The Tempest

George Mount’s production of The Tempest (for Seattle Shakespeare Company) feels like a standard Elizabethan approach, save for a few morbid hints that the play isn’t about the power of magic so much as the power of Prospero’s deathbed imagination. He may be a commanding sorcerer within the confines of his mind, but the occasional beep of a heart monitor or the light of a hospital lamp suggest a man whose feeble body will soon give way to the grave. Prospero (Michael Winters) has plenty of unfinished business. His brother usurped his dukedom, he’s been banished to an island, and he’s raised his daughter in near-solitude. As his servant, Peter Dylan O’Connor's Caliban is dressed in bondage attire. He’s a bitter native, disenfranchised by the entitled Prospero, and he desperately wants his island back. The production is supplemented by original music from Jesse Sykes and Phil Wandscher, who’ve taken their country-noir and turned it into a sort of Elizabethan-noir. BRENT ARONOWITZ [See Brent's full review.]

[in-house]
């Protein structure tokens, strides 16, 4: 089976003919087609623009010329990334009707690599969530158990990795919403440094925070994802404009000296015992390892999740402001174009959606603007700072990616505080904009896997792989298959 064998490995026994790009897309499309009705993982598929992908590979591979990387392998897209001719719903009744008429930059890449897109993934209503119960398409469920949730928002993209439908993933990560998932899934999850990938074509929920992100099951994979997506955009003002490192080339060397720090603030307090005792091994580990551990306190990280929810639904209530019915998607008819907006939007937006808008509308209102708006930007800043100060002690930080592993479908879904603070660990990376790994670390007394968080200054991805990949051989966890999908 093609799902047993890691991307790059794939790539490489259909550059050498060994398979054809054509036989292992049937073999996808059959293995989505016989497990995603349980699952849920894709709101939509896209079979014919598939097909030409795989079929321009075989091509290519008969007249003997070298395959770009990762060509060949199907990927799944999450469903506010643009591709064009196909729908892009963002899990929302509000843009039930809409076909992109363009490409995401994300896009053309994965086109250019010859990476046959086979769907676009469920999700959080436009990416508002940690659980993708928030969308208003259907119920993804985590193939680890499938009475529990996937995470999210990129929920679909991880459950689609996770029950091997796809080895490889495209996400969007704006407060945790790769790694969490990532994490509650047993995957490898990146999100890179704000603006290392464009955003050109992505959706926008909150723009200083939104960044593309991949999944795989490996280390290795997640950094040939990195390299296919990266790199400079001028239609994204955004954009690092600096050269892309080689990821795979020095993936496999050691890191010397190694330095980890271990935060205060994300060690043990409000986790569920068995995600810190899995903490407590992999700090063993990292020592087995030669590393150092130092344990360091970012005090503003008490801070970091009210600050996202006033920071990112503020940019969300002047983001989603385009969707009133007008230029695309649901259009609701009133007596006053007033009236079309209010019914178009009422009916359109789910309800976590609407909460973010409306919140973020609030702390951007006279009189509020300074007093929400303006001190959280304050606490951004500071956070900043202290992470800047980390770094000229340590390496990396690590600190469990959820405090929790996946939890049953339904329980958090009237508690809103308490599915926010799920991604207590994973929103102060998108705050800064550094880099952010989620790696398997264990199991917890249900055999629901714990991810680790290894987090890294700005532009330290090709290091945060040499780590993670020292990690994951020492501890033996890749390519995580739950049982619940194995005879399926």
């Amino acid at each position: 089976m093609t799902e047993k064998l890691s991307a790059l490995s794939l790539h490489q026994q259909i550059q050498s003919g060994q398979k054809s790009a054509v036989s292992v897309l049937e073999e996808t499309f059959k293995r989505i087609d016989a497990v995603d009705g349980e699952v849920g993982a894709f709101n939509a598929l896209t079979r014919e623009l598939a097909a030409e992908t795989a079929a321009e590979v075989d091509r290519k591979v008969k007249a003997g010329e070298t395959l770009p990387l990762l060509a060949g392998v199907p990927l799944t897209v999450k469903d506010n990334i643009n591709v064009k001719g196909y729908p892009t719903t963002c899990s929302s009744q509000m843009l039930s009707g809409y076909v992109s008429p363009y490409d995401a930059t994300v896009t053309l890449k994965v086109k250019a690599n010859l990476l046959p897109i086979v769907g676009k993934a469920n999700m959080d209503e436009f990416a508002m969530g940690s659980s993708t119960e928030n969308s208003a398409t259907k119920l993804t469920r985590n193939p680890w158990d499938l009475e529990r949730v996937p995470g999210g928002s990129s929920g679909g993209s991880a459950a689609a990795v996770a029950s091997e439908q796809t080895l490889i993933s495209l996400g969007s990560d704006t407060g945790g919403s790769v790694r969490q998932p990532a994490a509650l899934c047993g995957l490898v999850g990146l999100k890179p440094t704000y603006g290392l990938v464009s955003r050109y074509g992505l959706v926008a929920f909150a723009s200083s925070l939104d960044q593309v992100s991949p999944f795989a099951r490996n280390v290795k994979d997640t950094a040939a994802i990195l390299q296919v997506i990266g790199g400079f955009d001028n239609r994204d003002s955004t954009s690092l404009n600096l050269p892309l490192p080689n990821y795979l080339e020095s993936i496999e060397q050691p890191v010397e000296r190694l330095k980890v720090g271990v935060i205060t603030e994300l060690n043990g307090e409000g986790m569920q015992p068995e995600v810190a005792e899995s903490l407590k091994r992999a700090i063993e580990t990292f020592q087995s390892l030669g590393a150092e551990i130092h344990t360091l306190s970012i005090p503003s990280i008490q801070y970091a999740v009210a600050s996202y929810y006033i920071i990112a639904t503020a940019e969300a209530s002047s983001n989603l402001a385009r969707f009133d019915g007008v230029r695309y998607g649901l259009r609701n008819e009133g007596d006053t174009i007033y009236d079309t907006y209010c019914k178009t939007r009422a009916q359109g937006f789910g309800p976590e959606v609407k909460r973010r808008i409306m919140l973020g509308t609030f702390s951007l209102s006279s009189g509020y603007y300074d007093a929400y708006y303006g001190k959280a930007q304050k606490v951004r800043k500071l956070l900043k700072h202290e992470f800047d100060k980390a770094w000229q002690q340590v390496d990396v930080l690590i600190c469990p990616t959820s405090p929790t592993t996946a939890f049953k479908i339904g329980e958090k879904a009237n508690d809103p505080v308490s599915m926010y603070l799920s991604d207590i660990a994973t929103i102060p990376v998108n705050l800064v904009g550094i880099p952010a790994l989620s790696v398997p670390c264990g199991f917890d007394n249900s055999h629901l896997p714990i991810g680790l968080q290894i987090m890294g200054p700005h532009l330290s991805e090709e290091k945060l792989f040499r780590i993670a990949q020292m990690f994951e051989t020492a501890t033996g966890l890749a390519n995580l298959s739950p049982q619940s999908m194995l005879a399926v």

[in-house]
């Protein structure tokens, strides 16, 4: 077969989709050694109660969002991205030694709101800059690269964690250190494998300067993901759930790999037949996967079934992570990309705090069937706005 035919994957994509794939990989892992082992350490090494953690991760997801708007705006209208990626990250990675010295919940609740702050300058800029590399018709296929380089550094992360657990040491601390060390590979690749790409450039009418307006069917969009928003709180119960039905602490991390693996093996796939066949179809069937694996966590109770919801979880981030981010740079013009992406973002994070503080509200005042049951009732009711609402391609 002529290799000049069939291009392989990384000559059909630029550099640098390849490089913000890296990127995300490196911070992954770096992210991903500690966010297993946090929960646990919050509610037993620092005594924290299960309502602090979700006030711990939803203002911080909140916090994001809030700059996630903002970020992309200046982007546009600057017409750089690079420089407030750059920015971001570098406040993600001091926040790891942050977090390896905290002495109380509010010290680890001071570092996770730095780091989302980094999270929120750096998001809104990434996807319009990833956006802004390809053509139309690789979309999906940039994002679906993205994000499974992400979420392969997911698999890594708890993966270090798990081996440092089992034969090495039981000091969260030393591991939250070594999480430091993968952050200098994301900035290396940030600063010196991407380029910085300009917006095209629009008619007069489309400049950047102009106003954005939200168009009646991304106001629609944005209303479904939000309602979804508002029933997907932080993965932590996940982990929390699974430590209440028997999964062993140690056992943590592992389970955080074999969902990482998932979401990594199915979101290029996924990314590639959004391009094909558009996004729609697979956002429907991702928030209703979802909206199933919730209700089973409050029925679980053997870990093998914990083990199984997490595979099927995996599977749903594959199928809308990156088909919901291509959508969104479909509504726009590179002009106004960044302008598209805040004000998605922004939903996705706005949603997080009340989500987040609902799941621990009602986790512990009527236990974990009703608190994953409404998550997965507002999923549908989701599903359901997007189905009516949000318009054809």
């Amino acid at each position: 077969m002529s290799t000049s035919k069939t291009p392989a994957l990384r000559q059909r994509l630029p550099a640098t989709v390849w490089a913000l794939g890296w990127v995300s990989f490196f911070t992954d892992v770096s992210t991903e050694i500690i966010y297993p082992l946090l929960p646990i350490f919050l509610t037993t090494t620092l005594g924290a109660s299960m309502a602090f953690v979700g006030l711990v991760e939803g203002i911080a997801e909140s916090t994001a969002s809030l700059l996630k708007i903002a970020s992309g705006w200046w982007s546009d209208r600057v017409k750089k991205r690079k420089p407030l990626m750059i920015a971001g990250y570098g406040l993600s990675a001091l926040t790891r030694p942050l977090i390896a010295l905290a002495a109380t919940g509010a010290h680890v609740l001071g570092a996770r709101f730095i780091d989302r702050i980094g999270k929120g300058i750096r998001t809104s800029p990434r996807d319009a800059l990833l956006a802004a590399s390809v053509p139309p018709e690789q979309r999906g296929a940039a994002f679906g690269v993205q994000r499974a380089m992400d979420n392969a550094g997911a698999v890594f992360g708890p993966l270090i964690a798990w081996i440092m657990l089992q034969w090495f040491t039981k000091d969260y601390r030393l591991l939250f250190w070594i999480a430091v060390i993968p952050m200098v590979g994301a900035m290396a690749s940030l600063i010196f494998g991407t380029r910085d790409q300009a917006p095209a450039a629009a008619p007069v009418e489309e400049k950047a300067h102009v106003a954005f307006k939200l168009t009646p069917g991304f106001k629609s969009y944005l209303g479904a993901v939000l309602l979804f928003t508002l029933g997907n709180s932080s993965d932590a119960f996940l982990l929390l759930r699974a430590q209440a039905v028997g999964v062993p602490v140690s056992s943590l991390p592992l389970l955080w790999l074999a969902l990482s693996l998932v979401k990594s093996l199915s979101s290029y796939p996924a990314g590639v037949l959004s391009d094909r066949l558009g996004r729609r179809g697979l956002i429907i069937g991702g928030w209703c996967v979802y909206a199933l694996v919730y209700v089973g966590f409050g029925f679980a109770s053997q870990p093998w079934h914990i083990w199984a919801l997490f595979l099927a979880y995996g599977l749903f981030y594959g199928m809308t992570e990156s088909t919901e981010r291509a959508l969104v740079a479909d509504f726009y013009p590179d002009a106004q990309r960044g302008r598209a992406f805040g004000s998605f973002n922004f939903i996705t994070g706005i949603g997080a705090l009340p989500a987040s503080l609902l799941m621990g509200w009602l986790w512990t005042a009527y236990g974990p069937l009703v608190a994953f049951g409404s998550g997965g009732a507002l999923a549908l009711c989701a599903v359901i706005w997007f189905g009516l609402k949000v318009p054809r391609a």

Thursdays-Saturdays, 7:30 p.m.; Sundays, 2 p.m.; Wednesdays, 7:30 p.m.; Sat., June 20, 2 p.m.; Sundays, 7:30 p.m.; Sat., June 27, 10:30 p.m. Starts: June 4. Continues through June 28, 2009

 
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